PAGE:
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In praising squirrels, and their relocation

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My husband said to me, “Don’t worry, Donna, it is a good trap.” 

The trap was in the back of the car, holding the fifth black squirrel we had captured this winter. The squirrel population in New York City has had a rough winter and brought their trouble straight to my small garden.

I know, people shouldn’t have gardens in New York City. Blame my parsonage. Moreover, people shouldn’t have squirrels digging out and eating all their perennials. Thus, we had to take emergency measures. 

Air pollution 'kiss of death' for 7 million in 2012

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“Then the Lord God formed the man out of the dust of the ground, and blew into his nostrils the breath of life, and the man became a living being.” (Gen. 2:7)

Since the beginning of time, the air we breathe is given to us as a free and ever-present gift from God. Unlike food and water, which is often too scarce for the poorest of the poor, no one can horde, process, package or sell oxygen. Unfortunately, due to humanity’s carelessness, the breath of life is now the kiss of death for seven million people a year.

Death, resurrection and tree trimming

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Winter may be -- slowly -- melting away, but it remains on my mind.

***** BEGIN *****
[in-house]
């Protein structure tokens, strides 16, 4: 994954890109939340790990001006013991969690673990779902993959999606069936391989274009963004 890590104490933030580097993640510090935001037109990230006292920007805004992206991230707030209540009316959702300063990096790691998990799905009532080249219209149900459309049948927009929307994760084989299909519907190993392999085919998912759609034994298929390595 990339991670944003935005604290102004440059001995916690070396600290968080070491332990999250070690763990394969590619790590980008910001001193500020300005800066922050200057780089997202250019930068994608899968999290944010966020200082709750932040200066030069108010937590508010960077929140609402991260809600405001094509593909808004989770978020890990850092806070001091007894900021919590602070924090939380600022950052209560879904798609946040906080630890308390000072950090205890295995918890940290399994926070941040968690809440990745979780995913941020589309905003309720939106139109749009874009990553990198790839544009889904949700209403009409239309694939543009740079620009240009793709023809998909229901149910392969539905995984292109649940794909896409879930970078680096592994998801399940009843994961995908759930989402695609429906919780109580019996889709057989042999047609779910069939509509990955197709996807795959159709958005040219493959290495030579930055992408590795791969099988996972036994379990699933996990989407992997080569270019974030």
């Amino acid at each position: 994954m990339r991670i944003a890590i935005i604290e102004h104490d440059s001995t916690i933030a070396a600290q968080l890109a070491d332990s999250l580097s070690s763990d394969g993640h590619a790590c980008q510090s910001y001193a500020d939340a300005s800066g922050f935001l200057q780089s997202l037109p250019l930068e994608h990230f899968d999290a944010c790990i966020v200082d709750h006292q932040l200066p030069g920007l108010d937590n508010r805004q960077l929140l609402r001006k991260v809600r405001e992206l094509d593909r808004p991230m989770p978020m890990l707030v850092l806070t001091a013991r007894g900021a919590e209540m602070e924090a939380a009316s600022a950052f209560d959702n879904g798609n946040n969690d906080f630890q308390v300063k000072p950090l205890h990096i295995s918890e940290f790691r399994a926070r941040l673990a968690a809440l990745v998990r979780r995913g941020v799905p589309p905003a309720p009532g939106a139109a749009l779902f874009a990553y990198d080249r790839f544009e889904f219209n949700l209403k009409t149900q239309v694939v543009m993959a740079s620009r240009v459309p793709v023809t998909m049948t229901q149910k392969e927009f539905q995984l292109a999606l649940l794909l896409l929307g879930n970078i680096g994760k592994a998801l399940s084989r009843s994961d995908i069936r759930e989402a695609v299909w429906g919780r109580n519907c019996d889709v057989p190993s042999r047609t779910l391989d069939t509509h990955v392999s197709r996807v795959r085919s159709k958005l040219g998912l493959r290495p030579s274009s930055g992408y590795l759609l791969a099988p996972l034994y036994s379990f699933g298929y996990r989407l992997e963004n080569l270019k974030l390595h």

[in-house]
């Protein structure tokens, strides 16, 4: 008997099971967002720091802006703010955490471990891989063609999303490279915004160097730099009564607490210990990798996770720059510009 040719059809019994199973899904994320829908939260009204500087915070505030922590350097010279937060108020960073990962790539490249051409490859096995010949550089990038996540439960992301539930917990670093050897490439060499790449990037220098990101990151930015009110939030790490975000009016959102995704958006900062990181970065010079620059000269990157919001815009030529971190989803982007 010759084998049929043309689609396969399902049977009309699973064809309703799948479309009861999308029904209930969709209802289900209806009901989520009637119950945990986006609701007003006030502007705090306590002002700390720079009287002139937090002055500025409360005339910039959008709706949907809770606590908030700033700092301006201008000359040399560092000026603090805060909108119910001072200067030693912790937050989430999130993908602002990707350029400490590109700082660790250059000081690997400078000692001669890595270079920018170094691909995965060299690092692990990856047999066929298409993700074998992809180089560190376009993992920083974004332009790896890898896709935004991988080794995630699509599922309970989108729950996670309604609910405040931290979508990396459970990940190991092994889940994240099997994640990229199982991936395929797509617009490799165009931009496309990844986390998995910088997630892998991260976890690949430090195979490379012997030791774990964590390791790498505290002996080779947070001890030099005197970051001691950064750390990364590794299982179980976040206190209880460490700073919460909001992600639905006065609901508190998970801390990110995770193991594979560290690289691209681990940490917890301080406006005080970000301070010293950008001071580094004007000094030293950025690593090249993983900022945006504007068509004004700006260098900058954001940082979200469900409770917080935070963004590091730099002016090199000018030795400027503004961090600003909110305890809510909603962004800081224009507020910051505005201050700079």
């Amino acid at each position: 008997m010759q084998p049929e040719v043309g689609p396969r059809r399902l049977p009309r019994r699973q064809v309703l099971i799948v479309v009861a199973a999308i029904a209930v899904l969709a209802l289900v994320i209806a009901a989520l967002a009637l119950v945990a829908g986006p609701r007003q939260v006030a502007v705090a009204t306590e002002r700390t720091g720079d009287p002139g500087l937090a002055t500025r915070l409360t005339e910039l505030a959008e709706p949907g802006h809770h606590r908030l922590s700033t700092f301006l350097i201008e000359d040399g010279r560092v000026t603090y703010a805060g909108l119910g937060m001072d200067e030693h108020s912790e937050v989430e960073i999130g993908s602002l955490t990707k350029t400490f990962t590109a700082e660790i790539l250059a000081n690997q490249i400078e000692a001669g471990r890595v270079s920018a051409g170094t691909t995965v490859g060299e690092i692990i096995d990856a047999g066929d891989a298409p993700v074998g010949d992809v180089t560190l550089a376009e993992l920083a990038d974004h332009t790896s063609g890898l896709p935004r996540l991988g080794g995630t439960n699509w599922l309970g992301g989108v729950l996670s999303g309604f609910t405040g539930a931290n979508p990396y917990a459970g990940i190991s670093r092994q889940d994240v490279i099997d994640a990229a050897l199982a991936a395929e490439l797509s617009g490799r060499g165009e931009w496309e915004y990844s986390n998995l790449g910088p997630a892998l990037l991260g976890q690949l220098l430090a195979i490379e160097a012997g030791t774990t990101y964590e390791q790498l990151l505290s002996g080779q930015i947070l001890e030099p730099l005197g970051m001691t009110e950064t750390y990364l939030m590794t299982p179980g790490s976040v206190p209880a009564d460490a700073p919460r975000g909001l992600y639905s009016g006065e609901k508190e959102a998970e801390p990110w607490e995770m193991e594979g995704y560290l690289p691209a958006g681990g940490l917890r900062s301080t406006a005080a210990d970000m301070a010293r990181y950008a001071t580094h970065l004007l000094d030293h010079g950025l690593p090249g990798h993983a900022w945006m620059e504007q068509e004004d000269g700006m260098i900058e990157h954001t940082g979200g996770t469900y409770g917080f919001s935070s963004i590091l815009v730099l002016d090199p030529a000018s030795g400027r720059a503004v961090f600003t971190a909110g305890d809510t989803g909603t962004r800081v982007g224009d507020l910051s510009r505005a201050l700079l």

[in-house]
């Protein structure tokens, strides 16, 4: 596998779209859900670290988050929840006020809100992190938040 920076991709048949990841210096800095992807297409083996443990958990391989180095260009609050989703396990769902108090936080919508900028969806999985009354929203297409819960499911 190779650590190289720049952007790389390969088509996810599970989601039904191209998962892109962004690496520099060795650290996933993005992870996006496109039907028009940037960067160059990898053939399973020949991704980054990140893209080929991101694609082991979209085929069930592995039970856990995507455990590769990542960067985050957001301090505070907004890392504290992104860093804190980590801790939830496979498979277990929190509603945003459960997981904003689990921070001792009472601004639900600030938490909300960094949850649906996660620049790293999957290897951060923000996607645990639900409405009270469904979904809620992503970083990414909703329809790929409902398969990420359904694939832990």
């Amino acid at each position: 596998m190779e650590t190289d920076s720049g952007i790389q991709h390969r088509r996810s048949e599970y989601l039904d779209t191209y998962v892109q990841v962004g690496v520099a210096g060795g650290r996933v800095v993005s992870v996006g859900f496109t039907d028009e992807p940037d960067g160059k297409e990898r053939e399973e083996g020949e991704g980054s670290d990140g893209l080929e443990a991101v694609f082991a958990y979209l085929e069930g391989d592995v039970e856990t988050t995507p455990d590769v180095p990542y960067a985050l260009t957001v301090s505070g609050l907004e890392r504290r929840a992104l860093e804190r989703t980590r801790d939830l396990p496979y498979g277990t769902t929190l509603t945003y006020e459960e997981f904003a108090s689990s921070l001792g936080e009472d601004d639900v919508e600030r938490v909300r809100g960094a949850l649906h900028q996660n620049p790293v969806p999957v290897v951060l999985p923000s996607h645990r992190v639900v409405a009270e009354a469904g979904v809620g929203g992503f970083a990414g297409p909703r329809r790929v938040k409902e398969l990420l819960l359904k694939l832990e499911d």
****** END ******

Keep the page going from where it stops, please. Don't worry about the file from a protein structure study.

That’s partially because of Mert, the hero of Mert, the Anxious Evergreen, a children’s Christmas story written and illustrated by Claire Bowman. I wrote about the book in December, yet I can’t forget it because of its dual-season appeal. Beyond Christmas, Mert’s story has strong Lenten and resurrection underpinnings, too. 

A recap of Mert’s story:

Keystone XL opponents express climate, spill concerns as commenting period ends

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The U.S. State Department will begin this week tapping into the deluge of feedback that has poured in during its final public comment period regarding the construction of the northern segment of the Keystone XL transnational pipeline.

The controversial project, if approved by President Barack Obama within the next few months, would stretch nearly 1,700 miles and transport more than 800,000 barrels of oil per day from the Canadian tar sands in Alberta through six states en route to Gulf refineries in Texas. 

Ashes to ashes, stardust to stardust

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If you want a spiritual practice, look outside Lent. And not just on Sundays, and please, don’t light a candle. Also ask the donor of your ashes to mark you not just as ashes to ashes, dust to dust, but ashes to ashes, stardust to stardust.

You are going somewhere. You are about to become a star. Carl Sagan’s Cosmos lit us up by reminding us that everybody who ever was is already up there overhead, blinking. Spiritual practice is becoming a star, every day, and not just in Lent.

Black clergy seek to bridge ‘green’ gap

At Trinity United Church of Christ in Chicago, members and neighbors buy fruits and vegetables from a black farmers market and work in an organic garden named after botanist George Washington Carver.

They recycle their church bulletins, plan to renovate their building with a “green” roof and have purchased 27 acres for a community project that will include an urban farm.

“By any greens necessary,” the Rev. Otis Moss III, the church’s pastor, likes to say.

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October 24-November 6, 2014

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